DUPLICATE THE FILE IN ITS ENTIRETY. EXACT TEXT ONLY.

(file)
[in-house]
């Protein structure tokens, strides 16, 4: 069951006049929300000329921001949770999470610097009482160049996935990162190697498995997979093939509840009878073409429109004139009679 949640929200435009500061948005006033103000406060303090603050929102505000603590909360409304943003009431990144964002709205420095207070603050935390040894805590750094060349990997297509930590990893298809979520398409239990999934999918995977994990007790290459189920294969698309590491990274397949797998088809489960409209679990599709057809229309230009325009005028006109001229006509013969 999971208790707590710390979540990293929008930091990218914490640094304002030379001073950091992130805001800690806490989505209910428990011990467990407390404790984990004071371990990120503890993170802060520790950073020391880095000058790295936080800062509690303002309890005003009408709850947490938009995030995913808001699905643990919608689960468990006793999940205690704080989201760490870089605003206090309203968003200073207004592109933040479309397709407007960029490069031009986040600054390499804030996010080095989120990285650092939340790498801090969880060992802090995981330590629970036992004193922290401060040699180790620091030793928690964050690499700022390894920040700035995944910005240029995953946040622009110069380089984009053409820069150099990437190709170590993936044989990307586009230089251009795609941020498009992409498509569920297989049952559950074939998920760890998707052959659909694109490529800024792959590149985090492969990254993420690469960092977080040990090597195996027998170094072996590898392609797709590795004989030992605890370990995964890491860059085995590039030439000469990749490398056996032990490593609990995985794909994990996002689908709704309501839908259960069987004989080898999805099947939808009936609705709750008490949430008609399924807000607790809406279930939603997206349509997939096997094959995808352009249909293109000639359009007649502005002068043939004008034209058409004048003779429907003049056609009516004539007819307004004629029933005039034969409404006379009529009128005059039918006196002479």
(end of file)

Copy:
[in-house]
């Protein structure tokens, strides 16, 4: 069951006049929300000329921001949770999470610097009482160049996935990162190697498995997979093939509840009878073409429109004139009679 949640929200435009500061948005006033103000406060303090603050929102505000603590909360409304943003009431990144964002709205420095207070603050935390040894805590750094060349990997297509930590990893298809979520398409239990999934999918995977994990007790290459189920294969698309590491990274397949797998088809489960409209679990599709057809229309230009325009005028006109001229006509013969 999971208790707590710390979540990293929008930091990218914490640094304002030379001073950091992130805001800690806490989505209910428990011990467990407390404790984990004071371990990120503890993170802060520790950073020391880095000058790295936080800062509690303002309890005003009408709850947490938009995030995913808001699905643990919608689960468990006793999940205690704080989201760490870089605003206090309203968003200073207004592109933040479309397709407007960029490069031009986040600054390499804030996010080095989120990285650092939340790498801090969880060992802090995981330590629970036992004193922290401060040699180790620091030793928690964050690499700022390894920040700035995944910005240029995953946040622009110069380089984009053409820069150099990437190709170590993936044989990307586009230089251009795609941020498009992409498509569920297989049952559950074939998920760890998707052959659909694109490529800024792959590149985090492969990254993420690469960092977080040990090597195996027998170094072996590898392609797709590795004989030992605890370990995964890491860059085995590039030439000469990749490398056996032990490593609990995985794909994990996002689908709704309501839908259960069987004989080898999805099947939808009936609705709750008490949430008609399924807000607790809406279930939603997206349509997939096997094959995808352009249909293109000639359009007649502005002068043939004008034209058409004048003779429907003049056609009516004539007819307004004629029933005039034969409404006379009529009128005059039918006196002479």